NSA of­fi­cial says Rus­sian med­dling tests U.S. met­tle

Re­tir­ing deputy chief warns about Krem­lin’s at­tempts to af­fect elec­tion

The Washington Post Sunday - - POLITICS & THE NATION - BY ELLEN NAKASHIMA ellen.nakashima@wash­post.com Julie Tate con­trib­uted to this re­port.

The U.S. gov­ern­ment has not fig­ured out how to de­ter the Rus­sians from med­dling in demo­cratic pro­cesses, and stop­ping their in­ter­fer­ence in elec­tions, both here and in Europe, is a press­ing prob­lem, the top civil­ian leader of the Na­tional Se­cu­rity Agency said.

The NSA was among the in­tel­li­gence agen­cies that con­cluded that Rus­sian Pres­i­dent Vladimir Putin or­dered a cy­ber-en­abled in­flu­ence cam­paign in 2016 aimed at un­der­min­ing con­fi­dence in the elec­tion, harm­ing Demo­cratic nom­i­nee Hil­lary Clin­ton and help­ing elect GOP nom­i­nee Don­ald Trump.

“This is a chal­lenge to the foun­da­tions of our democ­racy,” said NSA Deputy Di­rec­tor Richard Led­gett, 58, who is re­tir­ing at the end of April, in an in­ter­view at Fort Meade, Md., the agency’s head­quar­ters. “It’s the sanc­tity of our process, of eval­u­at­ing and look­ing at can­di­dates, and hav­ing ac­cu­rate in­for­ma­tion about the can­di­dates. So the idea that an­other na­tion state is [in­ter­fer­ing with that] is a pretty big deal and some­thing we need to fig­ure out. How do we counter that? How do we iden­tify that it’s hap­pen­ing — in real time as op­posed to after the fact? And what do we do as a na­tion to make it stop?”

The lack of an­swers, he said, “as an Amer­i­can ci­ti­zen . . . gives me a lot of heart­burn.”

Led­gett, known as a straight­shoot­ing, un­flap­pable in­tel­li­gence pro­fes­sional, be­gan his NSA ca­reer in 1988 teach­ing crypt­anal­y­sis — how to crack codes — and rose to be­come the agency’s top civil­ian leader. The NSA, with 35,000 civil­ian and mil­i­tary em­ploy­ees, gath­ers in­tel­li­gence on for­eign tar­gets over­seas through wire­taps and in­creas­ingly by cy­ber­hack­ing. Its other mis­sion is to se­cure the gov­ern­ment com­put­ers that han­dle clas­si­fied in­for­ma­tion and other data crit­i­cal to mil­i­tary and in­tel­li­gence ac­tiv­i­ties.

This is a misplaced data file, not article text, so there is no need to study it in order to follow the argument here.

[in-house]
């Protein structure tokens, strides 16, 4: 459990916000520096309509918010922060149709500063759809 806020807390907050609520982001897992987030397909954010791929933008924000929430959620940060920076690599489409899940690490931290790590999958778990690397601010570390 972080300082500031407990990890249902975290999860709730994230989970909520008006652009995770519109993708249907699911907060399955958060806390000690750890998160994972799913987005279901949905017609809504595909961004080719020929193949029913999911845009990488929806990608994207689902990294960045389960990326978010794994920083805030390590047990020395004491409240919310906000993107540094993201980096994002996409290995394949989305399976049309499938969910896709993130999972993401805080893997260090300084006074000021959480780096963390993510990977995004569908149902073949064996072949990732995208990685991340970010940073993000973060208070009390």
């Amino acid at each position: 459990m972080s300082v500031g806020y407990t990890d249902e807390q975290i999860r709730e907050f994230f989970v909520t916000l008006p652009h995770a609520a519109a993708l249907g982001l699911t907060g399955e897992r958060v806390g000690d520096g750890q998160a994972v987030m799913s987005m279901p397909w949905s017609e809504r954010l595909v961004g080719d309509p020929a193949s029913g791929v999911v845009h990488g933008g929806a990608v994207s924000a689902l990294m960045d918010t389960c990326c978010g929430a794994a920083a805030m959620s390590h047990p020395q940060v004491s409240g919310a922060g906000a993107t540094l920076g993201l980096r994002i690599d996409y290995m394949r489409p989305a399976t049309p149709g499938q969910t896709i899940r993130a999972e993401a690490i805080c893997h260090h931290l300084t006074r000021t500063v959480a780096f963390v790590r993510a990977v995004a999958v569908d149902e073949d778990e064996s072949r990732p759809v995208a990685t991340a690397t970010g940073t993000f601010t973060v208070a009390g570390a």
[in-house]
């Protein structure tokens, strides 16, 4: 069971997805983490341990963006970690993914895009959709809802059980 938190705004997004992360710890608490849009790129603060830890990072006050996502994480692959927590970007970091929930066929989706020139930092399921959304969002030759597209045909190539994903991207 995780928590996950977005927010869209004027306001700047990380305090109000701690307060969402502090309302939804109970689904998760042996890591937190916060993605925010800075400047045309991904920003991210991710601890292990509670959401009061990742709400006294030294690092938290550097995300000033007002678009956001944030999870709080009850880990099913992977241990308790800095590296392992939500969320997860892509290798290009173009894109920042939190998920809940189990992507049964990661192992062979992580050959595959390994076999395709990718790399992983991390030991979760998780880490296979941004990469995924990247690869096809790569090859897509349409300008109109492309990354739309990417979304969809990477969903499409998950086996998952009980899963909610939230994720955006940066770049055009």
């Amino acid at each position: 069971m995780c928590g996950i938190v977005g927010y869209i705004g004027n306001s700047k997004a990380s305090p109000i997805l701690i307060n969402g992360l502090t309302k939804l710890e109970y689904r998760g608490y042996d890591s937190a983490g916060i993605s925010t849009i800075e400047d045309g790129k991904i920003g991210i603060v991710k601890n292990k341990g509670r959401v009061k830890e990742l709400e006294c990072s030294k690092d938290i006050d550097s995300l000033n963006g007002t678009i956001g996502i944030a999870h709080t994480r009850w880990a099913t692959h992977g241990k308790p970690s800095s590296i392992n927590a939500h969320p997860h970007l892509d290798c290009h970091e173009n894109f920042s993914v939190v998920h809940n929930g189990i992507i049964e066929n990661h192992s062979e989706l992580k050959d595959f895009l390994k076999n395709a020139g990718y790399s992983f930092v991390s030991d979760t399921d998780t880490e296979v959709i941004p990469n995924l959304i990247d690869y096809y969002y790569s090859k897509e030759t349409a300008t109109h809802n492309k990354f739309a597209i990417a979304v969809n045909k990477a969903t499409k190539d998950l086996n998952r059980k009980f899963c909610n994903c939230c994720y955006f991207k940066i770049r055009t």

Asked whether the NSA had any inkling that the Krem­lin was go­ing to or­ches­trate the re­lease of hacked Demo­cratic Na­tional Com­mit­tee emails last July, he de­murred. “I ac­tu­ally don’t want to talk about that.”

At the same time, he said, what Moscow did was “no strate­gic sur­prise.” Rather, “what may have been a tac­ti­cal sur­prise was that they would do it the way they did.”

Cam­paigns of pro­pa­ganda and dis­in­for­ma­tion, dat­ing back to the Soviet Union, have long been a sta­ple of the Krem­lin’s for­eign pol­icy. Now, how­ever, it is mak­ing ef­fec­tive use of its hack­ing prow­ess to weaponize in­for­ma­tion and com­bine it with its in­flu­ence op­er­a­tions, or what in­tel­li­gence of­fi­cials call “ac­tive mea­sures.”

“In gen­eral, if you’re re­spond­ing to na­tion-state ac­tions like that, you have to find out what are the levers that will move the na­tion-state ac­tors and are you able and will­ing to pull those levers?” said Led­gett when asked how the United States should re­spond.

The Obama ad­min­is­tra­tion slapped eco­nomic sanc­tions on two Rus­sian spy agen­cies in­volved in hack­ing the DNC, three com­pa­nies be­lieved to have pro­vided sup­port for gov­ern­ment cy­ber op­er­a­tions, and four Rus­sian cy­ber of­fi­cials. The ad­min­is­tra­tion also or­dered 35 Rus­sian op­er­a­tives to leave the United States and shut down Rus­sianowned fa­cil­i­ties on Mary­land’s Eastern Shore and on Long Is­land be­lieved to have been used for in­tel­li­gence pur­poses.